The Course of Reason

My Experience at the 2010 Student Leadership Conference

June 1, 2011

UNI Freethinkers and Inquirers Director of Activities Stef McGraw recounts her experience at last year's Student Leadership Conference

Interested in attending the 2011 Student Leadership Conference on June 23-26? Sign up here. Travel grants are available.

When I found out last year that I was the only person from my group, the UNI Freethinkers and Inquirers (UNIFI), who would be able to make it to the annual CFI Student Leadership Conference, I wasn’t sure quite what to think. While I was looking forward to it, I was also nervous, as my participation in the secular movement had been limited to my one year in UNIFI, and I wasn’t sure what to expect from spending three days with a group of strangers. Would I be informed enough to hold conversations with them? Would they reject me if I weren’t?

To my pleasant surprise, it ended up being a weekend that I didn’t want to leave. I instantly realized that I didn’t need to worry about sitting in a corner by myself all weekend; everyone there was so friendly and welcoming. It was really cool to be able to meet people from all over the country (and Canada) who all had something in common: our lack of adherence to religious dogma. Because being a secularist isn’t always easy in our everyday lives, we were able to immediately connect with our shared experiences. While the people we interact with day-to-day tend to be by and large religious, the SLC served as a sort of safe haven where we could speak our minds freely, even if we disagreed. I still interact with the people I met there on Facebook, and it’s a cool feeling to know that I have a network of freethinking friends all over the country.

Besides the social aspect that likely applies to all conference attendees, meeting and talking with fellow student leaders also had more personal significance for me. As I stated before, I was the only person from UNIFI who attended the conference, and I wasn’t entirely sure if I could handle the responsibility of representing my group well without the team of fellow officers I usually had as my backup. As cheesy as it sounds, the weekend turned out being a growing experience for me. I got over my inhibitions and learned to make conversation with complete strangers, and by the end of the weekend I had developed enough confidence to hold my own in the religious/political/philosophical discussions inevitably taking place.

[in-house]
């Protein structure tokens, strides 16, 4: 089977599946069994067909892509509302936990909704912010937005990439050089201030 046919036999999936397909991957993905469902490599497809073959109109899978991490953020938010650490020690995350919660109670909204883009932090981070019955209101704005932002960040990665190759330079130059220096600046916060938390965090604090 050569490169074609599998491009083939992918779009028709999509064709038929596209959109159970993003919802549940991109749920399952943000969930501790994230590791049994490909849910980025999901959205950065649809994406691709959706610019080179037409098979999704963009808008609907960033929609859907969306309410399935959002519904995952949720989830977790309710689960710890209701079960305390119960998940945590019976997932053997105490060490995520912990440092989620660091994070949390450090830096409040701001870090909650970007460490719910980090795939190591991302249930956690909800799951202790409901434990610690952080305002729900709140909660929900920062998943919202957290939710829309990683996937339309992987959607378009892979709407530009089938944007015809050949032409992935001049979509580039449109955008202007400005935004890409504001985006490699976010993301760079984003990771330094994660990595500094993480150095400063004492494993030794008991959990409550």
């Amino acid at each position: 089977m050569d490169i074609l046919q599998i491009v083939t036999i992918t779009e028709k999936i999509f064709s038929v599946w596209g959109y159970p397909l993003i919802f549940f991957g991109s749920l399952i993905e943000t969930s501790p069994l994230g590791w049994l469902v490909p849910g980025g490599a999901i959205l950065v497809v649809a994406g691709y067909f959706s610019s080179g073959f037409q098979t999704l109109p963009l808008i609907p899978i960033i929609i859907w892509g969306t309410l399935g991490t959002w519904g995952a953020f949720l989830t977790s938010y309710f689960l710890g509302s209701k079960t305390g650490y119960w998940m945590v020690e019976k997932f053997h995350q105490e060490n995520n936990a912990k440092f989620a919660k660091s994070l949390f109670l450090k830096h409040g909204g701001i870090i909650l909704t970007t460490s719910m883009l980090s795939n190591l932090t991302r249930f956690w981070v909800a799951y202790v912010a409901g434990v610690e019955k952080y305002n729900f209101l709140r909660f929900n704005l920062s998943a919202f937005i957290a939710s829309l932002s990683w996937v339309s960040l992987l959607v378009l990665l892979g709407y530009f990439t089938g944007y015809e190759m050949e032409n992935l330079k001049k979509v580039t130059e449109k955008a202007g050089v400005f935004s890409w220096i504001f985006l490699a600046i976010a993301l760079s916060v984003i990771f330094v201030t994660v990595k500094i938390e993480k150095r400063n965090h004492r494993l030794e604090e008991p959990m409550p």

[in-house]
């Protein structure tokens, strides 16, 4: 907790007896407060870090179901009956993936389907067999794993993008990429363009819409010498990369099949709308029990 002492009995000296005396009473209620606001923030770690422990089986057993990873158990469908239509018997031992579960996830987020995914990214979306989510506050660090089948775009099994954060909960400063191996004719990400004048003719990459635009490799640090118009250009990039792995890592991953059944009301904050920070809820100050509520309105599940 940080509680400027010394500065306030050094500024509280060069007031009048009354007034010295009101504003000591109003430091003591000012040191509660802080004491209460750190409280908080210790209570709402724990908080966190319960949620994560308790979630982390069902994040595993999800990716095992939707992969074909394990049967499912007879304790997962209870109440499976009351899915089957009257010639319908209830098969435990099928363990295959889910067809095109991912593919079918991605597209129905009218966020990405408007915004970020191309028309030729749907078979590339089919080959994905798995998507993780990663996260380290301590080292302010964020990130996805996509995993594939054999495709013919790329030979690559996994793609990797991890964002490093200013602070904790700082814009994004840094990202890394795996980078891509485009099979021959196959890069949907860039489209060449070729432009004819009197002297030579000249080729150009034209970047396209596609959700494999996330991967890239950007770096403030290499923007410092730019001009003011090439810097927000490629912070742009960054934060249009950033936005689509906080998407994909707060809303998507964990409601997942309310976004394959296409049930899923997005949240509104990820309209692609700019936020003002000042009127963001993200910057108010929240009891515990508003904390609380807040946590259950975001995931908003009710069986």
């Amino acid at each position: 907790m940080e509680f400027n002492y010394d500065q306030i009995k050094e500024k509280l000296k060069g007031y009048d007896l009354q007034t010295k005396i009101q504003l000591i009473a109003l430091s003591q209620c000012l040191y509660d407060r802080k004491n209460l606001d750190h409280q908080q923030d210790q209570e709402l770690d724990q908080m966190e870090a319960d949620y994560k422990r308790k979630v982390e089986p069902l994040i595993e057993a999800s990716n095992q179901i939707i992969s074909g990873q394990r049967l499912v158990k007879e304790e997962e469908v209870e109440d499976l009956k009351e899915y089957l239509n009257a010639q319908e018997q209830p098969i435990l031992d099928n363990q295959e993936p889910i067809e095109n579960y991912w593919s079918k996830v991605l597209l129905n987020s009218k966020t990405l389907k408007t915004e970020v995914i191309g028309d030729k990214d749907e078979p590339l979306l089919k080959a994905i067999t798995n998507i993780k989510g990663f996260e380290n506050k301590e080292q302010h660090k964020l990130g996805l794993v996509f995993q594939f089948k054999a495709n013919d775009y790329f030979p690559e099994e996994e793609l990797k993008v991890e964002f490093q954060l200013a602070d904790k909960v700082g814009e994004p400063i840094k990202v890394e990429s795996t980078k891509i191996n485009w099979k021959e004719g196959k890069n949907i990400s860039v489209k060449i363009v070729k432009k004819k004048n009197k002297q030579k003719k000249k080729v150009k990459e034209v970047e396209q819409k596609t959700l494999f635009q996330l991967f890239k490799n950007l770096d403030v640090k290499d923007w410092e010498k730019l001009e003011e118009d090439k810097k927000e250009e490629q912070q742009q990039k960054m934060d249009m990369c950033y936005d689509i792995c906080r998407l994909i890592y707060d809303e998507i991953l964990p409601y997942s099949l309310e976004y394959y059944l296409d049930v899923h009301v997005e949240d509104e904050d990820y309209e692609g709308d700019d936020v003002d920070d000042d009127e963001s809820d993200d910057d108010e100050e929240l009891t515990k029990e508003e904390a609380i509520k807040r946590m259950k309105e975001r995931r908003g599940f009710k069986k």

But of course, there was more to the conference than just conversing; every day was packed with fascinating talks and workshops with topics ranging from the science illiteracy problem in our country, to better understanding biblical scholarship, to how to more effectively plan and organize events. I came back from the weekend feeling like I had a whole arsenal of new knowledge and gained perspective at my disposal. I was both more informed on scientific/religious/political issues as well as on how to better run my group and become a more effective student leader.

I can say with confidence that attending the leadership conference has not only benefitted me, but my group as well. For instance, while I personally gained a sense of security in my ability to represent UNIFI, the group has gotten more publicity in secular community as well. In addition, the group-running ideas I gained from both the talks and from chatting with other student leaders have allowed UNIFI to improve on some of our already successful events, such as Blasphemy Rights Day and Darwin Week. And of course, being more knowledgeable on topics that affect freethinkers is always important, as it gives the group the ability to make improvements on what its focus is and how it conducts itself (I know for UNIFI, this conference started a productive conversation on the pros and cons of the more outspoken atheist approach versus the “coexist-y” one.)

Let me further illustrate what I think about the Student Leadership Conference: this past semester, I wasn’t actually an officer for UNIFI, because I was studying abroad. I interviewed for this coming year via Skype, and then was offered the Director of Activities position. The very day that occurred, I sent an e-mail to our new president with some related information as well as this: “I call dibs to the CFI conference this summer!” Needless to say, I’m looking forward to the end of June so I can attend more intriguing talks and of course, reconnect with the friends I made last summer.


About the Author: Stef McGraw

Stef McGraw's photo
Stef McGraw is a Campus and Community Organizer at the Center for Inquiry. She has degrees in philosophy and Spanish from the University of Northern Iowa, where she first got involved in the freethought movement through the University of Northern Iowa Freethinkers and Inquirers




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